School district moves toward universal Pre-K

Published: May. 13, 2022 at 6:39 PM EDT|Updated: May. 13, 2022 at 6:59 PM EDT
Email This Link
Share on Pinterest
Share on LinkedIn

CHARLESTON, S.C. (WCSC) - The Charleston County School District is working toward the goal of universal Pre-K education with an expansion of their current programs kicking off next school year.

As part of the 2019 Mission Critical initiatives, the district is moving forward with a four-stage plan to increase the number of seats available for education before kindergarten.

In the first stage starting in the 2022-23 school year, schools will have Pre-K options available to all schools that don’t have a waitlist and have the classroom space available.

Those schools include: Charleston Progressive Academy, Jane Edwards, Memminger, Minnie Hughes, Mitchell, Mt. Zion, North Charleston Creative Arts, North Charleston Elementary, Pepperhill, St. James Santee and Dunston

“Stage one are schools where we are ready to say we already have universal Pre-K for those students who live in those attendance zones,” Kimberly Foxworth, executive director of early childhood school readiness programs. “What we need to do is get into those communities and let the families know. In some of these communities, they may not know what we have to offer for 4-year-olds. In these stage one communities, we want to spread the word and let them know what high-quality early childhood program is offered at their schools.”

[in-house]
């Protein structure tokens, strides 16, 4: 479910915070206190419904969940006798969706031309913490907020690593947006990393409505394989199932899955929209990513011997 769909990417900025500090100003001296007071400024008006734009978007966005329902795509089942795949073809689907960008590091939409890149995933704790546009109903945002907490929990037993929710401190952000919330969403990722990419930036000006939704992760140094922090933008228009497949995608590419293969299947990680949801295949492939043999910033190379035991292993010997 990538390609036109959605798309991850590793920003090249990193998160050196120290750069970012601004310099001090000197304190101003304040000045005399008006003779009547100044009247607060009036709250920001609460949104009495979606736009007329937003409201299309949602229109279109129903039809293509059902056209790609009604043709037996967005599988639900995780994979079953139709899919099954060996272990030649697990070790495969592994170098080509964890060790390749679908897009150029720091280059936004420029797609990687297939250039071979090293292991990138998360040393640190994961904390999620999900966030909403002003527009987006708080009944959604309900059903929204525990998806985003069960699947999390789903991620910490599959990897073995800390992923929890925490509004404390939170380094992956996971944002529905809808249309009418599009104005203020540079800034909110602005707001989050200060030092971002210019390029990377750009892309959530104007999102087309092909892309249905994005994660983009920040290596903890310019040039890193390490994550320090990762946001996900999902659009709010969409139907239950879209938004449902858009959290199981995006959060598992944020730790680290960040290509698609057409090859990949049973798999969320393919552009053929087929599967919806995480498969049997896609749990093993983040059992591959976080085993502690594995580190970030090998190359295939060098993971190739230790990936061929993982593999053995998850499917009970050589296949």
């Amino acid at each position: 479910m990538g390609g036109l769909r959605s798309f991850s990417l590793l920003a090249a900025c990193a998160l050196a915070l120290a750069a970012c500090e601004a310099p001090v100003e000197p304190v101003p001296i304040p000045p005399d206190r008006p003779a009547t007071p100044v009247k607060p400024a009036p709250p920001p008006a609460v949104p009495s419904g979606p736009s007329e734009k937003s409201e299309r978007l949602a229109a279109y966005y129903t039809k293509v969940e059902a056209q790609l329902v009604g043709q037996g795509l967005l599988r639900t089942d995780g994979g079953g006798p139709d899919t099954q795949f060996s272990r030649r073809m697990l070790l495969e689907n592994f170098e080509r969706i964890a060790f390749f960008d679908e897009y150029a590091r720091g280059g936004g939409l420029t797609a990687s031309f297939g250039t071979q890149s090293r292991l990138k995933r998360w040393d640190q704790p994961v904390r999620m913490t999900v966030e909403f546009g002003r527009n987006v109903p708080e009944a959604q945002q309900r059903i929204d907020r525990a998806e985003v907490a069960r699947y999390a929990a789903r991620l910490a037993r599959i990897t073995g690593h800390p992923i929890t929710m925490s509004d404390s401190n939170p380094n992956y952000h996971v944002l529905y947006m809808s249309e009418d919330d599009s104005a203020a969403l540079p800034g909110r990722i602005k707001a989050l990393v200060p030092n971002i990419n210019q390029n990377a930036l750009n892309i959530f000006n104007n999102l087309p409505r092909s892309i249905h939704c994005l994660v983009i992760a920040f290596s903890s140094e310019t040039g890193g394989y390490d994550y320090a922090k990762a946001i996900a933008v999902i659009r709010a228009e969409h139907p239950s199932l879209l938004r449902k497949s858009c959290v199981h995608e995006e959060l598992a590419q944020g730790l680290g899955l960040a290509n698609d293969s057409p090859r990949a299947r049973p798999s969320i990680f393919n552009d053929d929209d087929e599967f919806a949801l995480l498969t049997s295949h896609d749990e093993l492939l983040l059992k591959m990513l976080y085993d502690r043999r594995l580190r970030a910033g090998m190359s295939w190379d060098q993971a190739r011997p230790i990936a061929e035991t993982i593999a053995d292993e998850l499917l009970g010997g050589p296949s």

Wave two will target schools that are set to receive building upgrades in the current Capital Improvement Plan. Those schools have a waiting list of 182 students and will need upwards of 17 new classrooms which could include modular units or early learning centers like the Mary Ford Early Learning Center in North Charleston currently in use. Those schools are Midland Park, Sanders-Clyde (@ Mary Ford), Springfield (@ Drayton Hall), St. Andrews and Stono Park.

“Their kindergarten readiness scores are lower, there’s some academic needs there,” Foxworth said. “Let’s get the kids in those communities next. We want to be creative and flexible with families to add more spaces for 4-year-olds.”

Stages three and four are slated to start at the earliest in 2024 and encompass schools that have high enrollment demand and no building capacity to expand. Stage three would tackle schools with high academic needs, while stage four would handle the rest of the schools. The district estimates there are more than 750 students currently on a waiting list this year for Pre-K programs at schools in these two stages.

The district has allocated $5 million of ESSER III to expand early childhood education. The district expects to pay for some of the building expansions with the capital budget as well.

New and returning students will need to register if interested. More on how to register here:

Copyright 2022 WCSC. All rights reserved.